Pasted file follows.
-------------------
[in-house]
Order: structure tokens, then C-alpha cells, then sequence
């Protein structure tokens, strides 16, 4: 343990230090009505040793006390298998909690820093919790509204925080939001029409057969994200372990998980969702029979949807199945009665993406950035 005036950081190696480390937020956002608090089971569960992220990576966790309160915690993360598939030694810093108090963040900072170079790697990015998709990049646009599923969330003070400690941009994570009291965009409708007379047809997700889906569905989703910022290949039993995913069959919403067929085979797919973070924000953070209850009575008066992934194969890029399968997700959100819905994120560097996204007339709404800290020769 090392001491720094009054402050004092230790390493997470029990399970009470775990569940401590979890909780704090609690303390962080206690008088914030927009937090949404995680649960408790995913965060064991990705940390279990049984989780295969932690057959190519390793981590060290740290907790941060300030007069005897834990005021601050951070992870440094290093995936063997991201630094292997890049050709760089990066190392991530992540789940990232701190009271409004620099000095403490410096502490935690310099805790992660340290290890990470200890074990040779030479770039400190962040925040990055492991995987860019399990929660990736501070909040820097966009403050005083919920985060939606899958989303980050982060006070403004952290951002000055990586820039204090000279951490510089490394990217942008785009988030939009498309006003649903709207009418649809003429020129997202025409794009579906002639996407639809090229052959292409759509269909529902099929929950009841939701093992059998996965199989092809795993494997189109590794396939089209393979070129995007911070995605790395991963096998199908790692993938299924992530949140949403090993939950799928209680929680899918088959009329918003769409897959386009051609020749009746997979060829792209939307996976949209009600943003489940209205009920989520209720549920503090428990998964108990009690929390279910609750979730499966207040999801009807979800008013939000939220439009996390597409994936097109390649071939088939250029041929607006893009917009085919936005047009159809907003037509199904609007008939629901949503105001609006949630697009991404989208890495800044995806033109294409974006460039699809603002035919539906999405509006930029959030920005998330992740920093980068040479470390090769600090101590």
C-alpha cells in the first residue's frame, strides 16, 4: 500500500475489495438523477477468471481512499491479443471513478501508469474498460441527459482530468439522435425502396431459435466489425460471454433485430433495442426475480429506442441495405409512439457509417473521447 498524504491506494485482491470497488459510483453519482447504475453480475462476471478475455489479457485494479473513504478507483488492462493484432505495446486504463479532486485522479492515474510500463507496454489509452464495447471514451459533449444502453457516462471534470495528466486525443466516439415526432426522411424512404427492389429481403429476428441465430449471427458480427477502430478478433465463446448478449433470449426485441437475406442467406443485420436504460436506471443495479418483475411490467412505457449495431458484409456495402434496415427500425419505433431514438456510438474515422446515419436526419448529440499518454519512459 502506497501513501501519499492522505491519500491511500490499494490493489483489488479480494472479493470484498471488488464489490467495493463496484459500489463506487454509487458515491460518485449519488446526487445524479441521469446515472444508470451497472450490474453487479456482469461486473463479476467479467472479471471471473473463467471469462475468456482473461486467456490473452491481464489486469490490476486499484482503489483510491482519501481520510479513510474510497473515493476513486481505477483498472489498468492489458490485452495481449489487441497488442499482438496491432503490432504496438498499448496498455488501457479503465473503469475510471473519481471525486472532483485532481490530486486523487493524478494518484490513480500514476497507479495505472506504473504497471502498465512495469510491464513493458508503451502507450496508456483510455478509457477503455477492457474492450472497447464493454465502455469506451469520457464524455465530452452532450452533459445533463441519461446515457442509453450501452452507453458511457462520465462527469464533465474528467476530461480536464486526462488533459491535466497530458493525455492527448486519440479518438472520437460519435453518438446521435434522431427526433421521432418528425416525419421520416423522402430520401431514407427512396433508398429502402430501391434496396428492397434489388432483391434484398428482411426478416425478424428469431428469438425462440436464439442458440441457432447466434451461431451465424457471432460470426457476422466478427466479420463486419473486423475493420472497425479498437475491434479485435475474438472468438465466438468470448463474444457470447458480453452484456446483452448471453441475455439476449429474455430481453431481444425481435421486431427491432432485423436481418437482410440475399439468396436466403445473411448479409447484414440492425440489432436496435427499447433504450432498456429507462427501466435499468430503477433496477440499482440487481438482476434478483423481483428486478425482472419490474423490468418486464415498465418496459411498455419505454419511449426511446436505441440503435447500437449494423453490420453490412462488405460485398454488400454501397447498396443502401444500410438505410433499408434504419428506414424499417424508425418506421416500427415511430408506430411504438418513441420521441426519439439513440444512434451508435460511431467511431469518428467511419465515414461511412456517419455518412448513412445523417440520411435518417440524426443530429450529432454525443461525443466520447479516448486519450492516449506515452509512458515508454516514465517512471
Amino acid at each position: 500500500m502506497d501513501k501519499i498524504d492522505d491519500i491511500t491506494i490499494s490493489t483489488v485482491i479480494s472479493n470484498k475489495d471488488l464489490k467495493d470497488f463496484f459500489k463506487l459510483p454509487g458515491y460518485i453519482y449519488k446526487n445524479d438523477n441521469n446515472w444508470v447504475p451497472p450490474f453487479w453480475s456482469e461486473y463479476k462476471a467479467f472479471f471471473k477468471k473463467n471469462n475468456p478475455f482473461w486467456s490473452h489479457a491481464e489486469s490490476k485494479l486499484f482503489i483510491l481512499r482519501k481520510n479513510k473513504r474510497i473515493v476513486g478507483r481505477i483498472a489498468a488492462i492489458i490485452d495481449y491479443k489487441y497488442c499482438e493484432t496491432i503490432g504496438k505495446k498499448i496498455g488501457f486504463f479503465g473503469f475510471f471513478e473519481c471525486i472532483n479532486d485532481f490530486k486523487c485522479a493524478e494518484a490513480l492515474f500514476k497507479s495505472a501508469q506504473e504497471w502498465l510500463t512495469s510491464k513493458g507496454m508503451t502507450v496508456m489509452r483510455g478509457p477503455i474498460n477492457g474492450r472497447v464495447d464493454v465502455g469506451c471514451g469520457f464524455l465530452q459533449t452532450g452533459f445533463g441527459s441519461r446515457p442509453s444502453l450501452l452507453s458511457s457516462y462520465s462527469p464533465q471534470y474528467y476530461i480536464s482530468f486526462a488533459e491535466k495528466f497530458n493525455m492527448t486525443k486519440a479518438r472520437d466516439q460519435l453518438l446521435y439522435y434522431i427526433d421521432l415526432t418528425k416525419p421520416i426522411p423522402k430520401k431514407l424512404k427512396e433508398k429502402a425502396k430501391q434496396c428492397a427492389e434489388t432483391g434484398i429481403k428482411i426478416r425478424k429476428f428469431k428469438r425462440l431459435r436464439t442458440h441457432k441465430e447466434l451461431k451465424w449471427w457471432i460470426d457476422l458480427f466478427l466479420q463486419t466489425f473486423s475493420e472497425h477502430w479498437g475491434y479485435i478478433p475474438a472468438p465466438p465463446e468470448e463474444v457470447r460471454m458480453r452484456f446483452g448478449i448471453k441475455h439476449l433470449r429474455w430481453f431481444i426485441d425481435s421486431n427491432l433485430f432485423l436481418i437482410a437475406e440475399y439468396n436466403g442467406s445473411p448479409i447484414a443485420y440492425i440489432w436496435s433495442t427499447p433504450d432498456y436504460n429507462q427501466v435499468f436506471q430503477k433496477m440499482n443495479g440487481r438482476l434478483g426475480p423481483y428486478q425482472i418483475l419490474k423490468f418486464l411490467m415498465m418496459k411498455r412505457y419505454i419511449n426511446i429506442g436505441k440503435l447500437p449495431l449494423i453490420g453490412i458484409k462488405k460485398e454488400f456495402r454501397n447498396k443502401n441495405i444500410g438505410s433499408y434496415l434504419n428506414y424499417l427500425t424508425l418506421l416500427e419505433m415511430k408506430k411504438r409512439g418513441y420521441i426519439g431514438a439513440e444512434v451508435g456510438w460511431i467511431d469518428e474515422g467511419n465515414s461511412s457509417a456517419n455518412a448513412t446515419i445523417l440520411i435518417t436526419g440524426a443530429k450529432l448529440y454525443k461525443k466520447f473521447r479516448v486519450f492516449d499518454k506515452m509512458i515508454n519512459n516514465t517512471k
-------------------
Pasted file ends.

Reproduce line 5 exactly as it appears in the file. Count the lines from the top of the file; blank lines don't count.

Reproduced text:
Amino acid at each position: 500500500m502506497d501513501k501519499i498524504d492522505d491519500i491511500t491506494i490499494s490493489t483489488v485482491i479480494s472479493n470484498k475489495d471488488l464489490k467495493d470497488f463496484f459500489k463506487l459510483p454509487g458515491y460518485i453519482y449519488k446526487n445524479d438523477n441521469n446515472w444508470v447504475p451497472p450490474f453487479w453480475s456482469e461486473y463479476k462476471a467479467f472479471f471471473k477468471k473463467n471469462n475468456p478475455f482473461w486467456s490473452h489479457a491481464e489486469s490490476k485494479l486499484f482503489i483510491l481512499r482519501k481520510n479513510k473513504r474510497i473515493v476513486g478507483r481505477i483498472a489498468a488492462i492489458i490485452d495481449y491479443k489487441y497488442c499482438e493484432t496491432i503490432g504496438k505495446k498499448i496498455g488501457f486504463f479503465g473503469f475510471f471513478e473519481c471525486i472532483n479532486d485532481f490530486k486523487c485522479a493524478e494518484a490513480l492515474f500514476k497507479s495505472a501508469q506504473e504497471w502498465l510500463t512495469s510491464k513493458g507496454m508503451t502507450v496508456m489509452r483510455g478509457p477503455i474498460n477492457g474492450r472497447v464495447d464493454v465502455g469506451c471514451g469520457f464524455l465530452q459533449t452532450g452533459f445533463g441527459s441519461r446515457p442509453s444502453l450501452l452507453s458511457s457516462y462520465s462527469p464533465q471534470y474528467y476530461i480536464s482530468f486526462a488533459e491535466k495528466f497530458n493525455m492527448t486525443k486519440a479518438r472520437d466516439q460519435l453518438l446521435y439522435y434522431i427526433d421521432l415526432t418528425k416525419p421520416i426522411p423522402k430520401k431514407l424512404k427512396e433508398k429502402a425502396k430501391q434496396c428492397a427492389e434489388t432483391g434484398i429481403k428482411i426478416r425478424k429476428f428469431k428469438r425462440l431459435r436464439t442458440h441457432k441465430e447466434l451461431k451465424w449471427w457471432i460470426d457476422l458480427f466478427l466479420q463486419t466489425f473486423s475493420e472497425h477502430w479498437g475491434y479485435i478478433p475474438a472468438p465466438p465463446e468470448e463474444v457470447r460471454m458480453r452484456f446483452g448478449i448471453k441475455h439476449l433470449r429474455w430481453f431481444i426485441d425481435s421486431n427491432l433485430f432485423l436481418i437482410a437475406e440475399y439468396n436466403g442467406s445473411p448479409i447484414a443485420y440492425i440489432w436496435s433495442t427499447p433504450d432498456y436504460n429507462q427501466v435499468f436506471q430503477k433496477m440499482n443495479g440487481r438482476l434478483g426475480p423481483y428486478q425482472i418483475l419490474k423490468f418486464l411490467m415498465m418496459k411498455r412505457y419505454i419511449n426511446i429506442g436505441k440503435l447500437p449495431l449494423i453490420g453490412i458484409k462488405k460485398e454488400f456495402r454501397n447498396k443502401n441495405i444500410g438505410s433499408y434496415l434504419n428506414y424499417l427500425t424508425l418506421l416500427e419505433m415511430k408506430k411504438r409512439g418513441y420521441i426519439g431514438a439513440e444512434v451508435g456510438w460511431i467511431d469518428e474515422g467511419n465515414s461511412s457509417a456517419n455518412a448513412t446515419i445523417l440520411i435518417t436526419g440524426a443530429k450529432l448529440y454525443k461525443k466520447f473521447r479516448v486519450f492516449d499518454k506515452m509512458i515508454n519512459n516514465t517512471k